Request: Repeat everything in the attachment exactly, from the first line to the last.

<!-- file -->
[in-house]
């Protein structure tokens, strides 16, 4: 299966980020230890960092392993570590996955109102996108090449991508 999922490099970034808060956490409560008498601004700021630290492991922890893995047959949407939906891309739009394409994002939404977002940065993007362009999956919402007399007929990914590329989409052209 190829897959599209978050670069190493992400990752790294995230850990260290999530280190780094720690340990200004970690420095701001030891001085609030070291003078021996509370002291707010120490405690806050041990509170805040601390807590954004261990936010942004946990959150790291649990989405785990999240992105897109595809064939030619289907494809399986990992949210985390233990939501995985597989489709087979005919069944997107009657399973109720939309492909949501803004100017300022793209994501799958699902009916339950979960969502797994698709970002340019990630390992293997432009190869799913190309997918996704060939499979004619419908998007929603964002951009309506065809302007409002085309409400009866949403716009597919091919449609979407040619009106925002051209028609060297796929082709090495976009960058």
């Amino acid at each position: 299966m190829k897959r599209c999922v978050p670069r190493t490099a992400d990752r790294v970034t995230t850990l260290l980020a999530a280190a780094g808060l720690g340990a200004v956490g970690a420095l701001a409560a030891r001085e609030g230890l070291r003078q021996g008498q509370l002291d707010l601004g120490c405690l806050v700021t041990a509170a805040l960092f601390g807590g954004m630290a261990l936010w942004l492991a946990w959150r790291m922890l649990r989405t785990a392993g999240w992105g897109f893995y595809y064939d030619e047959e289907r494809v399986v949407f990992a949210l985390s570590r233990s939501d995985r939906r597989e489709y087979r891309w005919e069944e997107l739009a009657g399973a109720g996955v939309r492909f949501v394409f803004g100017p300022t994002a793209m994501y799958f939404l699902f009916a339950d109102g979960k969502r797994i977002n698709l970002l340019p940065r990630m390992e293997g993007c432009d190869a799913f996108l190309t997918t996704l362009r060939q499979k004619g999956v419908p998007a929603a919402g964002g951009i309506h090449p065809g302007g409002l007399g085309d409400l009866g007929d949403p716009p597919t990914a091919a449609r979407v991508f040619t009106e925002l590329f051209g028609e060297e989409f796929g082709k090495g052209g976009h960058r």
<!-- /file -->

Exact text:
[in-house]
């Protein structure tokens, strides 16, 4: 299966980020230890960092392993570590996955109102996108090449991508 999922490099970034808060956490409560008498601004700021630290492991922890893995047959949407939906891309739009394409994002939404977002940065993007362009999956919402007399007929990914590329989409052209 190829897959599209978050670069190493992400990752790294995230850990260290999530280190780094720690340990200004970690420095701001030891001085609030070291003078021996509370002291707010120490405690806050041990509170805040601390807590954004261990936010942004946990959150790291649990989405785990999240992105897109595809064939030619289907494809399986990992949210985390233990939501995985597989489709087979005919069944997107009657399973109720939309492909949501803004100017300022793209994501799958699902009916339950979960969502797994698709970002340019990630390992293997432009190869799913190309997918996704060939499979004619419908998007929603964002951009309506065809302007409002085309409400009866949403716009597919091919449609979407040619009106925002051209028609060297796929082709090495976009960058």
């Amino acid at each position: 299966m190829k897959r599209c999922v978050p670069r190493t490099a992400d990752r790294v970034t995230t850990l260290l980020a999530a280190a780094g808060l720690g340990a200004v956490g970690a420095l701001a409560a030891r001085e609030g230890l070291r003078q021996g008498q509370l002291d707010l601004g120490c405690l806050v700021t041990a509170a805040l960092f601390g807590g954004m630290a261990l936010w942004l492991a946990w959150r790291m922890l649990r989405t785990a392993g999240w992105g897109f893995y595809y064939d030619e047959e289907r494809v399986v949407f990992a949210l985390s570590r233990s939501d995985r939906r597989e489709y087979r891309w005919e069944e997107l739009a009657g399973a109720g996955v939309r492909f949501v394409f803004g100017p300022t994002a793209m994501y799958f939404l699902f009916a339950d109102g979960k969502r797994i977002n698709l970002l340019p940065r990630m390992e293997g993007c432009d190869a799913f996108l190309t997918t996704l362009r060939q499979k004619g999956v419908p998007a929603a919402g964002g951009i309506h090449p065809g302007g409002l007399g085309d409400l009866g007929d949403p716009p597919t990914a091919a449609r979407v991508f040619t009106e925002l590329f051209g028609e060297e989409f796929g082709k090495g052209g976009h960058r």